It is long since overdue for South Korea to take more serious ownership of the North Korea issue, and gird itself to win a protracted, expensive and uncomfortable struggle. One possible model is Israel, a democracy hardened to win a long-term, low-intensity conflict of attrition. For example, South Korea might invest in civil defense. About 75 percent of its population lives on 25 percent of its land space—due to the mountainous terrain. That means missile and nuclear strikes could be especially devastating. This also suggests that the government finally take decentralization seriously—not just for oft-discussed regional equity, but for national security. The Seoul-Gyeonggi-Incheon corridor now contains a staggering 55 percent of all South Koreans and is the heart of the nation in every field, yet it lies right on the border with North Korea. This is astonishingly irresponsible. Such hyper-centralization makes South Korea vulnerable to a decapitation strike, given that its capital lies less than fifty miles from the border, placing it within artillery range, to say nothing of rocket range. It is long overdue for South Korea to learn from West Germany and move its capital. This greater security would also make kinetic counterstrike options after a North Korean provocation less risky. Finally, the South must consider female conscription. Its birthrate (1.2) is far below the replacement rate (2.1), steadily shrinking the force size. If North Korea is still here in ten or twenty years—and twenty years ago, no one thought it would still be here today—then South Korea will almost certainly have to find substantial new manpower.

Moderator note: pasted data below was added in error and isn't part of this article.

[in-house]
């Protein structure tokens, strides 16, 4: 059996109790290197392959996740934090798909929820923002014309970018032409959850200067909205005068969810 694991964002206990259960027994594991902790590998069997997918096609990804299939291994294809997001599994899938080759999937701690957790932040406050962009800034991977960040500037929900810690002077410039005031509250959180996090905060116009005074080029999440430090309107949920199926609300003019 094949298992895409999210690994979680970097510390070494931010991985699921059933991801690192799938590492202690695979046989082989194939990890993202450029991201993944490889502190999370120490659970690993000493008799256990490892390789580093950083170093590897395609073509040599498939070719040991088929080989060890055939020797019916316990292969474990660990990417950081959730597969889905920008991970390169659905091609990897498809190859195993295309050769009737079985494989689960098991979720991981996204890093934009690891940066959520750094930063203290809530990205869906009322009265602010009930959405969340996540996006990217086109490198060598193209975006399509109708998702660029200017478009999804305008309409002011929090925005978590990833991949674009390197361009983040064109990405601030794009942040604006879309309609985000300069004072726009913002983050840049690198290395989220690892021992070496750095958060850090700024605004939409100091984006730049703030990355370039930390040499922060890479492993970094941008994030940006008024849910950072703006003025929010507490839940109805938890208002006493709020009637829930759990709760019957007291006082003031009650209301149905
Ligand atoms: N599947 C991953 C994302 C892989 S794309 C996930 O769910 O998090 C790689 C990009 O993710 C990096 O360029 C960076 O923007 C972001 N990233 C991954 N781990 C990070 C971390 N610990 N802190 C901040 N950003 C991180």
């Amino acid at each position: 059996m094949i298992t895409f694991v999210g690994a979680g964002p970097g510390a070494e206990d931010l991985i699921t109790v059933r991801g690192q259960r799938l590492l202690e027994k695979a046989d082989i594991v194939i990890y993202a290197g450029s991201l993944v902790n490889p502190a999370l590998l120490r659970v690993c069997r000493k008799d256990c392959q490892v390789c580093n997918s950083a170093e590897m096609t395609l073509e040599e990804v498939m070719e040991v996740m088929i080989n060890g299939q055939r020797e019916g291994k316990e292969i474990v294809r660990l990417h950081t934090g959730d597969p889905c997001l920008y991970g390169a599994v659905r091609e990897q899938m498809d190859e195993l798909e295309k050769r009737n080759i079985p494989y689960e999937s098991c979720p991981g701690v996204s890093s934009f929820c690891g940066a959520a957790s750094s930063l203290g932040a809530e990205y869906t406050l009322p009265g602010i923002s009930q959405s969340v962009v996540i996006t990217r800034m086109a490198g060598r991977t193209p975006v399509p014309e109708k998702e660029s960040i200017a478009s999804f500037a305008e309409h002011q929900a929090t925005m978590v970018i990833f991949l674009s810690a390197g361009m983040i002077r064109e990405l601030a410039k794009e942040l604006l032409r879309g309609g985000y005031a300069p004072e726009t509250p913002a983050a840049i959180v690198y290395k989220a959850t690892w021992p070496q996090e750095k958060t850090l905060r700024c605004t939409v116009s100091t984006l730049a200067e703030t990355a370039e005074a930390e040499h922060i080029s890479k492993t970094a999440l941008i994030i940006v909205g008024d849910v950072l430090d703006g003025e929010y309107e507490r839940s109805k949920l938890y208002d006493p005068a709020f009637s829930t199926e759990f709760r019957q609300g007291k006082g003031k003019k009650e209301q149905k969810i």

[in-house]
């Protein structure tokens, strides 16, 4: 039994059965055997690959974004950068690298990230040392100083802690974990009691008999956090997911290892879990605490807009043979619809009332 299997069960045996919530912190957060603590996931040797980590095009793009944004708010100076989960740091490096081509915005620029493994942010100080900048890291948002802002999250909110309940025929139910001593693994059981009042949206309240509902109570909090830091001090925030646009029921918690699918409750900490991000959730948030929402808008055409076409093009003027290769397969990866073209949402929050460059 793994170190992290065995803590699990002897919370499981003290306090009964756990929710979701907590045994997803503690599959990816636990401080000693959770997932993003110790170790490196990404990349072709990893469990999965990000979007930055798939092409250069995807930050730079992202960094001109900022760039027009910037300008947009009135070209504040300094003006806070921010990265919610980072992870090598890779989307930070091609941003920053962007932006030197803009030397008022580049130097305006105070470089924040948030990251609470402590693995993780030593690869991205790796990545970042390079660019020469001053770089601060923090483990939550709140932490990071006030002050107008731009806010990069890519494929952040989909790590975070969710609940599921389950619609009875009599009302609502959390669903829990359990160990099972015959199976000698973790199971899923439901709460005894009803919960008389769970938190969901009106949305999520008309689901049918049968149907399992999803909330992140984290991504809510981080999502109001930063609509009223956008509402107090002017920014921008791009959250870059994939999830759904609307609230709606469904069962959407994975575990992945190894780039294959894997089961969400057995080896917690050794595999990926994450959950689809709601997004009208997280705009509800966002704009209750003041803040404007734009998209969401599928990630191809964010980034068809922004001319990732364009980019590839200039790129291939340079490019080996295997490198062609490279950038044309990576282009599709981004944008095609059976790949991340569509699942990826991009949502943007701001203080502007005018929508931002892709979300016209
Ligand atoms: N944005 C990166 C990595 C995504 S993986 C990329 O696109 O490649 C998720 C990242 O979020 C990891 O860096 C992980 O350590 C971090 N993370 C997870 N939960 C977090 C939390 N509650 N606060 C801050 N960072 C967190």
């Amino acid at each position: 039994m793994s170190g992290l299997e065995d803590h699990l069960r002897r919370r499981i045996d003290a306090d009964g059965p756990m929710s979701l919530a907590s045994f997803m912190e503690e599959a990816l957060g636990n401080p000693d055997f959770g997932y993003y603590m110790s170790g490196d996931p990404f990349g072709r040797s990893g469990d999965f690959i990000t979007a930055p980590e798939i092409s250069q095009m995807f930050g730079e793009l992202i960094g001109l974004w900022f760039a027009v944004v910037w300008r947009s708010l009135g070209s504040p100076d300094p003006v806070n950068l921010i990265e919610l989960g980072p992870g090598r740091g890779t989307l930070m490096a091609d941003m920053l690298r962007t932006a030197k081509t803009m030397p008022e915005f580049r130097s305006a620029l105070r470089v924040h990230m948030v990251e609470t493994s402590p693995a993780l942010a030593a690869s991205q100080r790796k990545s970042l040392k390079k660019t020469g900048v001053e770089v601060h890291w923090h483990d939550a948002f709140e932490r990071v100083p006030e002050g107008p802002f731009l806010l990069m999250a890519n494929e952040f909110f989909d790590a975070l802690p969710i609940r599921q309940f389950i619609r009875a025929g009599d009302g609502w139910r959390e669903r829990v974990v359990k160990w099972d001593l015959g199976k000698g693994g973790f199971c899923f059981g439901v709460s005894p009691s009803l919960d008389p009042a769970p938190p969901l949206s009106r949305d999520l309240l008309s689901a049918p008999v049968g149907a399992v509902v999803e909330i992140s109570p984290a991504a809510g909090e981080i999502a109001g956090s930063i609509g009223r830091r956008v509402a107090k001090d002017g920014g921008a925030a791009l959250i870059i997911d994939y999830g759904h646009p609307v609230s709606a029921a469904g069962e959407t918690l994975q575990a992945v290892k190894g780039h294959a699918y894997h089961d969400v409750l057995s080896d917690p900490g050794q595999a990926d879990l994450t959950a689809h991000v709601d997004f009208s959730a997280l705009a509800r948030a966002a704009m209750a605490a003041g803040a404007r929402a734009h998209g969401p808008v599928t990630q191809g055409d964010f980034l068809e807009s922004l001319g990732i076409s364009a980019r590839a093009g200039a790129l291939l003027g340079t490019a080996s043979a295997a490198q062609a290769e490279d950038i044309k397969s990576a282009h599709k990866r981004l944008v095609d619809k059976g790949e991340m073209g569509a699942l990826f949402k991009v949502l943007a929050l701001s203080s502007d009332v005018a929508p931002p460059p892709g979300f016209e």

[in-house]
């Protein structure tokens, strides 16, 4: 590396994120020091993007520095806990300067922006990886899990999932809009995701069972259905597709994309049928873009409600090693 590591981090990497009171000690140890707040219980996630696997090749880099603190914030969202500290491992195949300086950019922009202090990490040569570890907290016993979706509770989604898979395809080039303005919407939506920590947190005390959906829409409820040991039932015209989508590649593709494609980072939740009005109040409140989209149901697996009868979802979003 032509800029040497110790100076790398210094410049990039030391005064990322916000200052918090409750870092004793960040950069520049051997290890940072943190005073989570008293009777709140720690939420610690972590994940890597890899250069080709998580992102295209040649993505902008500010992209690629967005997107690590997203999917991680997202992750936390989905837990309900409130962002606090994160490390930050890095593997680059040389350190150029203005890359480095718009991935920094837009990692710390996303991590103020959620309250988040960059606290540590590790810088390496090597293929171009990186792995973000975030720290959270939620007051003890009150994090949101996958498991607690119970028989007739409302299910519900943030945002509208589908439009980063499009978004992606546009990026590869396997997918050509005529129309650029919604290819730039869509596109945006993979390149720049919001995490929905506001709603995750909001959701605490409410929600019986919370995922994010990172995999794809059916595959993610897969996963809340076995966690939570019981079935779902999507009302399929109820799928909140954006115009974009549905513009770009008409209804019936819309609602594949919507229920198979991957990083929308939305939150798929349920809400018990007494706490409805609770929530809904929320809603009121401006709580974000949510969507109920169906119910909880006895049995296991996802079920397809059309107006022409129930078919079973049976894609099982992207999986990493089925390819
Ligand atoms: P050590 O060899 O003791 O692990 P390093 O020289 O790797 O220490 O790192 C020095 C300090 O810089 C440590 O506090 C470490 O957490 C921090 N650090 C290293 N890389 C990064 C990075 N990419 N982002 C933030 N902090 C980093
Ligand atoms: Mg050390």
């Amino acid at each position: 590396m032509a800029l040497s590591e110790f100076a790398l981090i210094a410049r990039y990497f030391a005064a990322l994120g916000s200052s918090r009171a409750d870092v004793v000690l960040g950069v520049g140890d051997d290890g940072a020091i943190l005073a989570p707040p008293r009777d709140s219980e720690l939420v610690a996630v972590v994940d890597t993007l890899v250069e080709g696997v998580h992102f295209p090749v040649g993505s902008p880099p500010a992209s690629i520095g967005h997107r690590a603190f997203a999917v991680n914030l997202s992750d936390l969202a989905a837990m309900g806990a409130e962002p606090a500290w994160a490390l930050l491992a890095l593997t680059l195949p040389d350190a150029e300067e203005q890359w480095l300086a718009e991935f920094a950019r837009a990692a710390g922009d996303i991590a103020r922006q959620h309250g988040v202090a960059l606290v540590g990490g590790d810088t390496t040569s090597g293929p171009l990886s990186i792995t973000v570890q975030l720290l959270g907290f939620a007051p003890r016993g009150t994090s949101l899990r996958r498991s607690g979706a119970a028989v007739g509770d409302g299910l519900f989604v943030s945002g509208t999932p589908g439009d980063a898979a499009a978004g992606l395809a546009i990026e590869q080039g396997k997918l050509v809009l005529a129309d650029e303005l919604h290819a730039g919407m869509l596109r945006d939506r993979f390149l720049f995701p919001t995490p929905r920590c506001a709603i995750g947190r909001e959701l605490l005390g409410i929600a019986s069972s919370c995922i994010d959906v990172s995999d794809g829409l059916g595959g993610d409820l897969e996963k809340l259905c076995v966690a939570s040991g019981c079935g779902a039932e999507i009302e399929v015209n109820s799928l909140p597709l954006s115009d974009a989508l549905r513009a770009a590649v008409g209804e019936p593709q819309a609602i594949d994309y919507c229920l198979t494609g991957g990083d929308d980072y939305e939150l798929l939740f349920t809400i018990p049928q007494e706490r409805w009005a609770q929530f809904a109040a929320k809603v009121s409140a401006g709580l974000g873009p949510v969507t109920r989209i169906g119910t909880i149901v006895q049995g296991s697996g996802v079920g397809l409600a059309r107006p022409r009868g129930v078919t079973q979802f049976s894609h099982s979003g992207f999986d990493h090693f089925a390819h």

More generally, there needs to be a greater, Israeli-style social commitment to a long, expensive conflict of attrition if South Korea truly wants to end, rather than just manage, this ongoing stalemate. North Korea is not going to soon collapse or disappear. Ignoring it or appeasing it will not make it go away or tame it either. Nor is it primarily a problem for China, the United States, the UN and so on. This is firstly a South Korean issue, and it will be costly, domestically inconvenient, time-consuming and socially fatiguing to finally throttle North Korea into collapse. “Hanging tough” worked against the Soviet bloc, even if it took forty years; hardening can work here too.
Robert Kelly is an associate professor of international relations in the Department of Political Science at Pusan National University. More of his writing may be found at his website. He tweets at @Robert_E_Kelly.
Image: Assault amphibious vehicle and M1A1 Abrams main battle tank during the Combined Joint Logistics Over the Shore exercise. Wikimedia Commons/Department of Defense